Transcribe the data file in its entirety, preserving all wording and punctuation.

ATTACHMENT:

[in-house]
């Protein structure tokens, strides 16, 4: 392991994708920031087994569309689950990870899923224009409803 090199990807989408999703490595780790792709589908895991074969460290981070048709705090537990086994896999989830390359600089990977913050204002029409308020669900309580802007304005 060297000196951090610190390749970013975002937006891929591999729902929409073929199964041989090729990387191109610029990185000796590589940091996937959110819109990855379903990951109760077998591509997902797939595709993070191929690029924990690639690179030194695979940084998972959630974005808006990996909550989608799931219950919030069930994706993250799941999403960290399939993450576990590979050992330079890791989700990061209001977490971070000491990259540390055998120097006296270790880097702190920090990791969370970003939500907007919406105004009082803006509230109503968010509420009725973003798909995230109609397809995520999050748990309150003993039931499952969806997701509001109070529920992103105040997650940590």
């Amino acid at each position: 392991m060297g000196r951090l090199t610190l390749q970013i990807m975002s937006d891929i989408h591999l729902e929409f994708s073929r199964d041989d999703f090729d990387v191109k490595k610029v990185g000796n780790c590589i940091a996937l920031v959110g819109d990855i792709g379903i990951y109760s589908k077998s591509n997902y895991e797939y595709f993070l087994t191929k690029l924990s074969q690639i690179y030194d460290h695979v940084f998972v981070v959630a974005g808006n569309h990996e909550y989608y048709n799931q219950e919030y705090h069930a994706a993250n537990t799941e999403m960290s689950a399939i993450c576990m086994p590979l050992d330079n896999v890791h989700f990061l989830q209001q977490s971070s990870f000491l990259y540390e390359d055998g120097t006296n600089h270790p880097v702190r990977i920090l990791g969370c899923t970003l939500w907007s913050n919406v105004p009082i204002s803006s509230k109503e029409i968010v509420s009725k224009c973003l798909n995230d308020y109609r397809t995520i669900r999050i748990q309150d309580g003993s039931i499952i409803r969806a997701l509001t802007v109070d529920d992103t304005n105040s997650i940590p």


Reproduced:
[in-house]
């Protein structure tokens, strides 16, 4: 392991994708920031087994569309689950990870899923224009409803 090199990807989408999703490595780790792709589908895991074969460290981070048709705090537990086994896999989830390359600089990977913050204002029409308020669900309580802007304005 060297000196951090610190390749970013975002937006891929591999729902929409073929199964041989090729990387191109610029990185000796590589940091996937959110819109990855379903990951109760077998591509997902797939595709993070191929690029924990690639690179030194695979940084998972959630974005808006990996909550989608799931219950919030069930994706993250799941999403960290399939993450576990590979050992330079890791989700990061209001977490971070000491990259540390055998120097006296270790880097702190920090990791969370970003939500907007919406105004009082803006509230109503968010509420009725973003798909995230109609397809995520999050748990309150003993039931499952969806997701509001109070529920992103105040997650940590």
């Amino acid at each position: 392991m060297g000196r951090l090199t610190l390749q970013i990807m975002s937006d891929i989408h591999l729902e929409f994708s073929r199964d041989d999703f090729d990387v191109k490595k610029v990185g000796n780790c590589i940091a996937l920031v959110g819109d990855i792709g379903i990951y109760s589908k077998s591509n997902y895991e797939y595709f993070l087994t191929k690029l924990s074969q690639i690179y030194d460290h695979v940084f998972v981070v959630a974005g808006n569309h990996e909550y989608y048709n799931q219950e919030y705090h069930a994706a993250n537990t799941e999403m960290s689950a399939i993450c576990m086994p590979l050992d330079n896999v890791h989700f990061l989830q209001q977490s971070s990870f000491l990259y540390e390359d055998g120097t006296n600089h270790p880097v702190r990977i920090l990791g969370c899923t970003l939500w907007s913050n919406v105004p009082i204002s803006s509230k109503e029409i968010v509420s009725k224009c973003l798909n995230d308020y109609r397809t995520i669900r999050i748990q309150d309580g003993s039931i499952i409803r969806a997701l509001t802007v109070d529920d992103t304005n105040s997650i940590p």